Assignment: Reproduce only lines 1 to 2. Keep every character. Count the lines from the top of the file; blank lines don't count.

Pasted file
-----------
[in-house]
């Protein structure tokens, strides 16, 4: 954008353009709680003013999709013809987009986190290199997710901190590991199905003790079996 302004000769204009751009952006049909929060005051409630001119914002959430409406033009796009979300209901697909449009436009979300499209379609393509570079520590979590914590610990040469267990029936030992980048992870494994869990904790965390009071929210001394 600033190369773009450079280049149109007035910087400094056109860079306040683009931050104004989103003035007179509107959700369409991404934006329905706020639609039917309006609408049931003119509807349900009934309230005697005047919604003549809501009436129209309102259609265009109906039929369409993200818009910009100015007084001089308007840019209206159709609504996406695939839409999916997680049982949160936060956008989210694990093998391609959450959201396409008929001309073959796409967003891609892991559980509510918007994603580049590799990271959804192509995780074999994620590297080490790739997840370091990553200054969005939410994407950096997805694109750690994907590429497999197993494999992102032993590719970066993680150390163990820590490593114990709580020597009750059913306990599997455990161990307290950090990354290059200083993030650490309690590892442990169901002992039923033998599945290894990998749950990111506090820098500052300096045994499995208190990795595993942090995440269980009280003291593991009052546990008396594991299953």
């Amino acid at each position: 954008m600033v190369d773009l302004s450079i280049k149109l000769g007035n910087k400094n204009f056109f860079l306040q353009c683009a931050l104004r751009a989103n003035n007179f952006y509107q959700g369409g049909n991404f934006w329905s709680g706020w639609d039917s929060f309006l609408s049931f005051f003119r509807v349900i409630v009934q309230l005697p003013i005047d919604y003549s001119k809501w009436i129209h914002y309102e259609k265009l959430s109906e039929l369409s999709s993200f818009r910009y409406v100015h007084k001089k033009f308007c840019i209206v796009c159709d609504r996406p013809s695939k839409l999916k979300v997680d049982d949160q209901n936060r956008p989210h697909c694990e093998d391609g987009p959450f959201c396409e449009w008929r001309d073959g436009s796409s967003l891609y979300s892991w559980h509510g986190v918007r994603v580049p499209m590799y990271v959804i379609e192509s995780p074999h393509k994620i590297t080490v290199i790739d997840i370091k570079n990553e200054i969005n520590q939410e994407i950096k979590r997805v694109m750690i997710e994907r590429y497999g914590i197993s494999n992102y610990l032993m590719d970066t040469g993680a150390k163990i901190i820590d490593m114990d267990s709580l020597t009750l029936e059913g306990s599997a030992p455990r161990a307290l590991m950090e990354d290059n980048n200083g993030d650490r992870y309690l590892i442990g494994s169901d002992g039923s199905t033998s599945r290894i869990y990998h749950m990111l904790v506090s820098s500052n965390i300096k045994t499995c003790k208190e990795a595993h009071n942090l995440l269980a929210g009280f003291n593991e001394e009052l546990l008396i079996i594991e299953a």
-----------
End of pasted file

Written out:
[in-house]
């Protein structure tokens, strides 16, 4: 954008353009709680003013999709013809987009986190290199997710901190590991199905003790079996 302004000769204009751009952006049909929060005051409630001119914002959430409406033009796009979300209901697909449009436009979300499209379609393509570079520590979590914590610990040469267990029936030992980048992870494994869990904790965390009071929210001394 600033190369773009450079280049149109007035910087400094056109860079306040683009931050104004989103003035007179509107959700369409991404934006329905706020639609039917309006609408049931003119509807349900009934309230005697005047919604003549809501009436129209309102259609265009109906039929369409993200818009910009100015007084001089308007840019209206159709609504996406695939839409999916997680049982949160936060956008989210694990093998391609959450959201396409008929001309073959796409967003891609892991559980509510918007994603580049590799990271959804192509995780074999994620590297080490790739997840370091990553200054969005939410994407950096997805694109750690994907590429497999197993494999992102032993590719970066993680150390163990820590490593114990709580020597009750059913306990599997455990161990307290950090990354290059200083993030650490309690590892442990169901002992039923033998599945290894990998749950990111506090820098500052300096045994499995208190990795595993942090995440269980009280003291593991009052546990008396594991299953």